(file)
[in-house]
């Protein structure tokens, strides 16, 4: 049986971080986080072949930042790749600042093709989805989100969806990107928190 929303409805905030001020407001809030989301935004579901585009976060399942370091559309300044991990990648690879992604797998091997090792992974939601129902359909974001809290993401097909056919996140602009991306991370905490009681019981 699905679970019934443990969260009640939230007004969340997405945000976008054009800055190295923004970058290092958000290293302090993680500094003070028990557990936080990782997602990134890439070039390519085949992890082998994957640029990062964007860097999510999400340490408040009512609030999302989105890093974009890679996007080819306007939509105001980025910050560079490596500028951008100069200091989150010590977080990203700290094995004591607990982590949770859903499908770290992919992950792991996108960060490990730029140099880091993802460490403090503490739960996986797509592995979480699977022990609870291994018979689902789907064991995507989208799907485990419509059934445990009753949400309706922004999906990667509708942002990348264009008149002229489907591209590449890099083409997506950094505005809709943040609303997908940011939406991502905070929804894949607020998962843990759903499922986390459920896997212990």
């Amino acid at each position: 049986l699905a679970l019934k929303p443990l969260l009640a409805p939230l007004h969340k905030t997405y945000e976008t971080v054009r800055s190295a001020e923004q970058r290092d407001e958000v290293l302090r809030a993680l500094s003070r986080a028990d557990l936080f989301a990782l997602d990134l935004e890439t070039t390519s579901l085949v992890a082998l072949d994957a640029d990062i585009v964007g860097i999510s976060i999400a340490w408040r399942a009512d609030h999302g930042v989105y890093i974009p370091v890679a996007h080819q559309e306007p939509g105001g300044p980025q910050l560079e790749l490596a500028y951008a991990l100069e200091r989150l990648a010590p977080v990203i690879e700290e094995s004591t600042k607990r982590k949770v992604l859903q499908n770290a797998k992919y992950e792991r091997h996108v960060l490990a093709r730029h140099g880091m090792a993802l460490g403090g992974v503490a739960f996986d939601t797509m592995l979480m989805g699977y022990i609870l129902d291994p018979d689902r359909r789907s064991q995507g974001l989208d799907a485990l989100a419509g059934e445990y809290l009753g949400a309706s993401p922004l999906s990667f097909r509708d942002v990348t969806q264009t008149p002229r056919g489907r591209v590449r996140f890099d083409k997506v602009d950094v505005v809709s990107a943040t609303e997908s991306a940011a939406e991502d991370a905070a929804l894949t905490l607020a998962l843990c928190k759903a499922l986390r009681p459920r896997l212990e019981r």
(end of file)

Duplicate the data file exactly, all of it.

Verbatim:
[in-house]
């Protein structure tokens, strides 16, 4: 049986971080986080072949930042790749600042093709989805989100969806990107928190 929303409805905030001020407001809030989301935004579901585009976060399942370091559309300044991990990648690879992604797998091997090792992974939601129902359909974001809290993401097909056919996140602009991306991370905490009681019981 699905679970019934443990969260009640939230007004969340997405945000976008054009800055190295923004970058290092958000290293302090993680500094003070028990557990936080990782997602990134890439070039390519085949992890082998994957640029990062964007860097999510999400340490408040009512609030999302989105890093974009890679996007080819306007939509105001980025910050560079490596500028951008100069200091989150010590977080990203700290094995004591607990982590949770859903499908770290992919992950792991996108960060490990730029140099880091993802460490403090503490739960996986797509592995979480699977022990609870291994018979689902789907064991995507989208799907485990419509059934445990009753949400309706922004999906990667509708942002990348264009008149002229489907591209590449890099083409997506950094505005809709943040609303997908940011939406991502905070929804894949607020998962843990759903499922986390459920896997212990």
């Amino acid at each position: 049986l699905a679970l019934k929303p443990l969260l009640a409805p939230l007004h969340k905030t997405y945000e976008t971080v054009r800055s190295a001020e923004q970058r290092d407001e958000v290293l302090r809030a993680l500094s003070r986080a028990d557990l936080f989301a990782l997602d990134l935004e890439t070039t390519s579901l085949v992890a082998l072949d994957a640029d990062i585009v964007g860097i999510s976060i999400a340490w408040r399942a009512d609030h999302g930042v989105y890093i974009p370091v890679a996007h080819q559309e306007p939509g105001g300044p980025q910050l560079e790749l490596a500028y951008a991990l100069e200091r989150l990648a010590p977080v990203i690879e700290e094995s004591t600042k607990r982590k949770v992604l859903q499908n770290a797998k992919y992950e792991r091997h996108v960060l490990a093709r730029h140099g880091m090792a993802l460490g403090g992974v503490a739960f996986d939601t797509m592995l979480m989805g699977y022990i609870l129902d291994p018979d689902r359909r789907s064991q995507g974001l989208d799907a485990l989100a419509g059934e445990y809290l009753g949400a309706s993401p922004l999906s990667f097909r509708d942002v990348t969806q264009t008149p002229r056919g489907r591209v590449r996140f890099d083409k997506v602009d950094v505005v809709s990107a943040t609303e997908s991306a940011a939406e991502d991370a905070a929804l894949t905490l607020a998962l843990c928190k759903a499922l986390r009681p459920r896997l212990e019981r």